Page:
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When I first moved to my Yorkville neighborhood seven years ago, one of things I liked most about it was being so close to Carl Schurz Park, and the entrance closest to me is the one just outside Gracie Mansion.
At first, I didn’t know much about the huge house at the entrance except it was where mayors were allowed to live while in office. But that summer I moved in, tours were offered for free. Space was limited so I made sure I got my ticket.
I arrived and joined 19 other people for an hour-long tour of the property. While a bit dated for my own modern and flamboyant tastes, I learned a lot: It was built in 1799 by Archibald Gracie and is now one of the oldest surviving wood structures in Manhattan.
[Editor's Note: Brick Underground's series “Living Next to” features first-person accounts of what it’s like to have an iconic or unusual New York City neighbor. Have a story to share? Drop us an email. We respect all requests for anonymity.]
At the time, Michael Bloomberg was the mayor and he didn’t actually live there— he only used it for events—so I didn’t think much more about it. I walked my dog past it to get to the water and have for years. These days I walk past it to get to the new Soundview ferry entrance on 90th Street. Generally, the whole park area was clean, safe and quiet at pretty much any time of day or night. When de Blasio took office a few years ago there seemed to be more police stationed nearby, but their presence made me feel even safer about walking my dog there during late nights.
Beyond that, I simply thought it was nice to look at while walking on the path to gaze at the East River.
However, this summer all of that changed drastically. Living next to Gracie Mansion became the bane of my existence. In the midst of the pandemic, my goal was to stay away from people as much as I could. After being in lockdown, I was wary of crowds and loud noises, much like a prisoner must feel upon release after a lengthy jail sentence. Things seemed brighter and louder in general those first few weeks once Phase 1 began.
Yorkville—especially by the spacious park—tends to be fairly quiet and empty even at the height of summer. But as the protests started this summer, the crowds came, most from outside the Upper East Side, congregating on my block outside the mayor’s home.
While I certainly understand the protests and am all for civil disobedience, I secretly wished they weren’t directly outside my building or near my block. I hated having these NIMBY thoughts and largely kept them to myself (that is, until I wrote this) and just was sure to stay inside even more. The area seemed to become a mecca for protestors to meet, stage vigils and sit-ins around the mansion. But because security wouldn’t allow anyone to get close, my block and most entrances to the park where I’d walk daily, were blocked off. And not just during protest days or hours, but pretty much all the time, even when nothing noteworthy was happening. I hoped that at 8 a.m. there would be different rules than at 8 p.m. when crowds were heading Uptown—but I was wrong.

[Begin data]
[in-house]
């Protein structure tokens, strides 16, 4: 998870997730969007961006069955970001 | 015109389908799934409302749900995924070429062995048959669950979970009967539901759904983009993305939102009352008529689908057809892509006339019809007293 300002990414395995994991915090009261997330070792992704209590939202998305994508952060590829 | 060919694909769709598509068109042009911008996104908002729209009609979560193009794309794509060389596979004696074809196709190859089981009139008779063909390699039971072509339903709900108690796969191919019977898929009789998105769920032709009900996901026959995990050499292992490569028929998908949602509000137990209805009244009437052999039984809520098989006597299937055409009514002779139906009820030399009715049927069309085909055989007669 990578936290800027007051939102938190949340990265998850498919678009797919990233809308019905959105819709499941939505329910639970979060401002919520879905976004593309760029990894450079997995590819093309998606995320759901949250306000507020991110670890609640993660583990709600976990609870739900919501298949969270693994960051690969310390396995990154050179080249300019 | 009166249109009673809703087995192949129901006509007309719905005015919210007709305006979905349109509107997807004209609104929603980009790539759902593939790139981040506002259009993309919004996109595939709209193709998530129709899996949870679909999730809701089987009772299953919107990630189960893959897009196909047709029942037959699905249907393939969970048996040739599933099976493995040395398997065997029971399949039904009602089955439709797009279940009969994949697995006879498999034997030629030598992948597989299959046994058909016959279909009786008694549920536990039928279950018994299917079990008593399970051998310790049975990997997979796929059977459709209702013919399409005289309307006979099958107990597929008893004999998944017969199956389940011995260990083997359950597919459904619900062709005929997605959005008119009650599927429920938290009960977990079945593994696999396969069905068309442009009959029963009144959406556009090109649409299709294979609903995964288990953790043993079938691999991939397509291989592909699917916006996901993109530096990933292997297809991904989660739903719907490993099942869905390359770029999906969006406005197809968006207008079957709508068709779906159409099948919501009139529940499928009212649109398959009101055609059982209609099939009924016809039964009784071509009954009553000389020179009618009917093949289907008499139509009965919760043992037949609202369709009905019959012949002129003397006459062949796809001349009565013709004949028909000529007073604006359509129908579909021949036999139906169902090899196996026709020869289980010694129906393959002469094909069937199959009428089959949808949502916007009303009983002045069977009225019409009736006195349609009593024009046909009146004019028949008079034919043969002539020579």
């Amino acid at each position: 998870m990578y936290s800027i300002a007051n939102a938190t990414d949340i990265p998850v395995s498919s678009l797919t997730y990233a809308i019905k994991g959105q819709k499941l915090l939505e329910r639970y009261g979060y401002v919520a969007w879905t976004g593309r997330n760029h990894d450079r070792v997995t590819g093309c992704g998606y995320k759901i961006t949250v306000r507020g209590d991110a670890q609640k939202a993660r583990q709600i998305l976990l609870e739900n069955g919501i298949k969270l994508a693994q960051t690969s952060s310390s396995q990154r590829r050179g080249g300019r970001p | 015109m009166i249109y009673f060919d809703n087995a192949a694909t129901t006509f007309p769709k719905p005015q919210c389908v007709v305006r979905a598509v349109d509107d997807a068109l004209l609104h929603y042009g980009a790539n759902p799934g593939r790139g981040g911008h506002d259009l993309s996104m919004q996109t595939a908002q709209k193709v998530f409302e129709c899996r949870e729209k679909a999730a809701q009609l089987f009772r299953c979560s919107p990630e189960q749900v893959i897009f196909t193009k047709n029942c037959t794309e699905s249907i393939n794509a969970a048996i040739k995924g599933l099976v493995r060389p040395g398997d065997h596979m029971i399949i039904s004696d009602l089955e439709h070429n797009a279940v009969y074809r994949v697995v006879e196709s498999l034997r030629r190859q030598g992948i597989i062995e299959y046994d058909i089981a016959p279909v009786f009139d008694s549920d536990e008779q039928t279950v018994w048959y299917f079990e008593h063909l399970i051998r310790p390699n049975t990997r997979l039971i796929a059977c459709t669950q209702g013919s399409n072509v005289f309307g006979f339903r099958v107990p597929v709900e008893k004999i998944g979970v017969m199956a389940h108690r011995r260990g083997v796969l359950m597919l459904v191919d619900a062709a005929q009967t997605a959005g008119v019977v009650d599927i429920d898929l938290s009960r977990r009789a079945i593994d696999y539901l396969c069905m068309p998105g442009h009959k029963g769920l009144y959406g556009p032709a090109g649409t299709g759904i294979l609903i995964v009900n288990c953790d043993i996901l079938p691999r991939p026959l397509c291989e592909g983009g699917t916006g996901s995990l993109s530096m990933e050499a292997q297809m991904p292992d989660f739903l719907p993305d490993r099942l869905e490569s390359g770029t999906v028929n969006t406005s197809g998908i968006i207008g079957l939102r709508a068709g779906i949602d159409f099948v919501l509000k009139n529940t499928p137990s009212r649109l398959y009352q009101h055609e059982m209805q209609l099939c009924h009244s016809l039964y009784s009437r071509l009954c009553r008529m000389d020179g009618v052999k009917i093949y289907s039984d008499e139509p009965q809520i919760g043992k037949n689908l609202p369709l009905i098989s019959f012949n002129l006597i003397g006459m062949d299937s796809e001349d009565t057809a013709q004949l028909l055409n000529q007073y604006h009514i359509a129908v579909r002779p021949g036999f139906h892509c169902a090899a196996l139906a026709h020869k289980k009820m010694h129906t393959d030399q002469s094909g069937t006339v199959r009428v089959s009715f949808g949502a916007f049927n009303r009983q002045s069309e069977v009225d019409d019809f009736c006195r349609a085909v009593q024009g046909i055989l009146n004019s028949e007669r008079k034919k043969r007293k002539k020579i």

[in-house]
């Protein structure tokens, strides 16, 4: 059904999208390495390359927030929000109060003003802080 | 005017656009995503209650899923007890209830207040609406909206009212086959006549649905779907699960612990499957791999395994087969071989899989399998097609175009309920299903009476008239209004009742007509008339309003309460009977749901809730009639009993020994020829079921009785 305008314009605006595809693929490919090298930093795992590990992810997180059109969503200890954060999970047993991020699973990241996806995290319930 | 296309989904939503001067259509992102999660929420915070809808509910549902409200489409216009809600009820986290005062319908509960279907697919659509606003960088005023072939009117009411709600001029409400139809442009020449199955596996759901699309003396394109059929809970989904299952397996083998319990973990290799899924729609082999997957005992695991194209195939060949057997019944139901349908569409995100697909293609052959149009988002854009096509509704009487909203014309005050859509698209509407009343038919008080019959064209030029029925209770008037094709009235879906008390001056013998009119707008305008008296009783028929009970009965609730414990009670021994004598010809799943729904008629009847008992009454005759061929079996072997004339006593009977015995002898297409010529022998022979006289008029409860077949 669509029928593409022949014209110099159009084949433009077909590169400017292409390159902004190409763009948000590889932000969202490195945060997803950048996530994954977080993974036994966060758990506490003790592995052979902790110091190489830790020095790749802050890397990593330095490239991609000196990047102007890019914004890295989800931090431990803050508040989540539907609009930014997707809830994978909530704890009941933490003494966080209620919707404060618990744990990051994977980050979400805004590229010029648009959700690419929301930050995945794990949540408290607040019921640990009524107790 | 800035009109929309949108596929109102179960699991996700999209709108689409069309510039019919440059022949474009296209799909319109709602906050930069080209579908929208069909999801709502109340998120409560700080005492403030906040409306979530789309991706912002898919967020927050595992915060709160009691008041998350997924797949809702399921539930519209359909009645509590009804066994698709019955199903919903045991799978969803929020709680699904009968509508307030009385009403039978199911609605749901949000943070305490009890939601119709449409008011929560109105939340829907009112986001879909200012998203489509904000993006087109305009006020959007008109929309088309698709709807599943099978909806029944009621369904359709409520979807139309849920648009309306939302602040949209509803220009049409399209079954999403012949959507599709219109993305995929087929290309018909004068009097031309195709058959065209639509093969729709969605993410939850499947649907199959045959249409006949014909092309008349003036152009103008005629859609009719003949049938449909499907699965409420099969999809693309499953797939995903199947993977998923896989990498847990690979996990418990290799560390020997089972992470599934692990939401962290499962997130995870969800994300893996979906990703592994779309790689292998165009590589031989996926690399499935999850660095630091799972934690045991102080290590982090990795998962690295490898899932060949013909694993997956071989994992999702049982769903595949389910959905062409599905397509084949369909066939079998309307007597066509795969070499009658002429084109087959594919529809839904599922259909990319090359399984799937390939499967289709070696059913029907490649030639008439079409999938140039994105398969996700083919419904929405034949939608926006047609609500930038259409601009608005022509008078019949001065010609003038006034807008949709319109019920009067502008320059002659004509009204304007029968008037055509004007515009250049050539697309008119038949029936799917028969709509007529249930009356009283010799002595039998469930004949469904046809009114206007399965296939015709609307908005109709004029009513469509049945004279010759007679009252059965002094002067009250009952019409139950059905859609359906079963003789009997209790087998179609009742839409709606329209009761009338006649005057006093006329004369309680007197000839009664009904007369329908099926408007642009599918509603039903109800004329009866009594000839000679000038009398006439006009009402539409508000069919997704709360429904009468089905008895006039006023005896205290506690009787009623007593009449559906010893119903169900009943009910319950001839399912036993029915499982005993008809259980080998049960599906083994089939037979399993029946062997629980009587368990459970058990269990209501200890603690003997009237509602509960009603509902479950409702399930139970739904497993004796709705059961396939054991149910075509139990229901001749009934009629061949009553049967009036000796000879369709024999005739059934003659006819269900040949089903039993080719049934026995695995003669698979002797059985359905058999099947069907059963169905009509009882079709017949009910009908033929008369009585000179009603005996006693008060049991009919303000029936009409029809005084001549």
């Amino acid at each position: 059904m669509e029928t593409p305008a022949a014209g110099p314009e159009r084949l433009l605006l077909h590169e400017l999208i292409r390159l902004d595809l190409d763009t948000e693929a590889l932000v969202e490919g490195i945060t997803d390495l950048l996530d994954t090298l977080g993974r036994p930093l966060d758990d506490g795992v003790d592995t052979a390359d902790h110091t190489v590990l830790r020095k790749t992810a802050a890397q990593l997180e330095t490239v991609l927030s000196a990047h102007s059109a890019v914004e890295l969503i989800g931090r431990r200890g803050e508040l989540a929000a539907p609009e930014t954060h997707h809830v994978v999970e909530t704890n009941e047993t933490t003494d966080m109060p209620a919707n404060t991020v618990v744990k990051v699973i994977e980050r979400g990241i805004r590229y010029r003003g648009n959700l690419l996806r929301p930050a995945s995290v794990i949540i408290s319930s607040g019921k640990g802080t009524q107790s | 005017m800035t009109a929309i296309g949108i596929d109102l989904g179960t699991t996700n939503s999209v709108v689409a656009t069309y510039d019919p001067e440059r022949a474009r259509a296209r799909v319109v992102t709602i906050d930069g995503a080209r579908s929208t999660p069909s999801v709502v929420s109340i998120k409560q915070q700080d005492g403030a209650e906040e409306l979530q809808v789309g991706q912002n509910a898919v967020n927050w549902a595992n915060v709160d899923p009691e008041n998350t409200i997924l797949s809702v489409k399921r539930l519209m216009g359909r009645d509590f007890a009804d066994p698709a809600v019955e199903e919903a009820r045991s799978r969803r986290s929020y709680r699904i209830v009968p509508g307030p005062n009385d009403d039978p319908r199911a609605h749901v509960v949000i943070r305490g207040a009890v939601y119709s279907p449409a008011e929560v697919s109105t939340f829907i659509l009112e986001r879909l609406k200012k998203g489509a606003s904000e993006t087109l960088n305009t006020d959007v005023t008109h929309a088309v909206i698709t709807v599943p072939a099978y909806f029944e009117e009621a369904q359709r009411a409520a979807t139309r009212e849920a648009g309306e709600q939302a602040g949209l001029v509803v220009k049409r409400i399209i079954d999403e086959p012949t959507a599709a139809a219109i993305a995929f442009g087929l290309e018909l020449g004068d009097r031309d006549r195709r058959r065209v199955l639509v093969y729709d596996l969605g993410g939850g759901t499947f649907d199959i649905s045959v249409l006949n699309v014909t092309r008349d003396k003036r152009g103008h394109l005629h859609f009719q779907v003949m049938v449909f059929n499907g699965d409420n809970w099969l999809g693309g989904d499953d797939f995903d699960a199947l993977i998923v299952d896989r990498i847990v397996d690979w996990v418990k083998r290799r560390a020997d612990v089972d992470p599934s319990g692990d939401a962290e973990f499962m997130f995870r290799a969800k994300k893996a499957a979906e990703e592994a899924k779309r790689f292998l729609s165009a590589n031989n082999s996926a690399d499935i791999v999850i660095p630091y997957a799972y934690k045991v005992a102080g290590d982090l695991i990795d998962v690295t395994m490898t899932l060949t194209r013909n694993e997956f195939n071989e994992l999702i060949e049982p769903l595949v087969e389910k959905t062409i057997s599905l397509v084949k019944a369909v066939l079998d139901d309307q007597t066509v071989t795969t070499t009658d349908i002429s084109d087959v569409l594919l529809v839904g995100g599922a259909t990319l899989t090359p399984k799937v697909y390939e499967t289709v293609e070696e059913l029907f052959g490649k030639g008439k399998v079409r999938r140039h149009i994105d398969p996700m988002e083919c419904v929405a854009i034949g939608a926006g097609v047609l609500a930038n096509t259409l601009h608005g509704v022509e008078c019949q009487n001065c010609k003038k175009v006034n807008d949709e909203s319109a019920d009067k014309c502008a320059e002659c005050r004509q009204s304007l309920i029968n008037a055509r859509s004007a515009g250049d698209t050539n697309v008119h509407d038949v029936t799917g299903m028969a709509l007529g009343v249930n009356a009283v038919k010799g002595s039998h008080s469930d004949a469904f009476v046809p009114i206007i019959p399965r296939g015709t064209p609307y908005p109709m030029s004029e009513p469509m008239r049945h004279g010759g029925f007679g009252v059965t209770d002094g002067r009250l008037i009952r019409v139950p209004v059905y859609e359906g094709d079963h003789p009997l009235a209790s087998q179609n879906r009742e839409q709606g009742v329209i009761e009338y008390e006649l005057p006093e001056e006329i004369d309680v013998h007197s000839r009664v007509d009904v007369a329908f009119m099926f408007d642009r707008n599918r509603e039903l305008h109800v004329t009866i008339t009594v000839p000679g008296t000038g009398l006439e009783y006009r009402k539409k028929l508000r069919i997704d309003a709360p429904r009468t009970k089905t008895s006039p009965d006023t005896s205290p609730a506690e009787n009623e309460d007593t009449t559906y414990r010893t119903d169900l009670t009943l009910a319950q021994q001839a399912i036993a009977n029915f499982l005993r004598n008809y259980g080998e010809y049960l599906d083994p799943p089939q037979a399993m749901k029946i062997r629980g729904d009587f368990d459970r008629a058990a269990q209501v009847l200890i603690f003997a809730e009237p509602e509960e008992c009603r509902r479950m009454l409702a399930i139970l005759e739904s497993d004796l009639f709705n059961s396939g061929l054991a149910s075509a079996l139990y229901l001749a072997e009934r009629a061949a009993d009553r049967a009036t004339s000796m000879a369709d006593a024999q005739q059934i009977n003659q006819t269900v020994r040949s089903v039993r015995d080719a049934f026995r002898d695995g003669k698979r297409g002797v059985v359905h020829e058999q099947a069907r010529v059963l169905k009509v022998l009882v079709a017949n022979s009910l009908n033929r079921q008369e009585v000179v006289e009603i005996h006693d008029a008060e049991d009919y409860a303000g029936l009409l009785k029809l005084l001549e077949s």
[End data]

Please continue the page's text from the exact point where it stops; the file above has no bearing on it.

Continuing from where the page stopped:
Suddenly my refuge was no longer available. And even when I could enter the park, I’d have to walk all the way down to the lower 80s to find a clear entrance and then couldn’t walk the loop around the park and to the ferry because many paths ended in police grate roadblocks to prevent anyone getting near the mansion.
The “People’s House” became quite the opposite. In a time when I needed the park more than ever, I had less outdoor space to roam in, not more. As time went on, the surrounding area also became more and more littered with trash as well.
Then in late June and early July, there was a nightly spate of rogue fireworks displays, waking area residents at the wee hours of the morning. Apparently, this wasn’t just happening on the UES or in NYC. Illegal fireworks became a national story.
And for several weeks, when area residents were awakened by fireworks, they took out their frustration by loudly protesting on my block outside of the mansion, in the hopes of alerting de Blasio to the noise issue, but in doing so created a new noise issue for those of us in the area. Drivers went past the mansion honking their horns in protest.
However, if two wrongs don’t make a right, two raucous events do not lead to more quiet.
Still, I tried to squash my concerns. Protestors had a right to protest and my personal discomfort was a small price to pay. But it turns out I was not the only one in the immediate area who had these same deep thoughts: The New York Post ran a story last month about just this.
The article featured folks echoing my sentiments exactly: while other areas of the city were being allowed to have streets roped off for more public access, my neighborhood was facing even greater restrictions.
One resident pointed out the ample blockades were excessively prohibitive, “Anyone using a wheelchair, stroller or bike can’t continue.”
And now, even after most of the protests have slowed and there have been no vigils or sit-ins for weeks, the blockages still prevent me (and other park visitors) from accessing a huge portion of the park by the mansion. Getting to and from the ferry is a ridiculously long walk because the path from the ferry entrance is blocked, so one needs to walk nearly a half mile extra just to exit onto East End Avenue.
Recently a friend came to visit and as we walked our dogs in the direction of the water, once again there were NYPD vehicles barring the entrance. I joked that I expected there to be a moat around Gracie Mansion soon.
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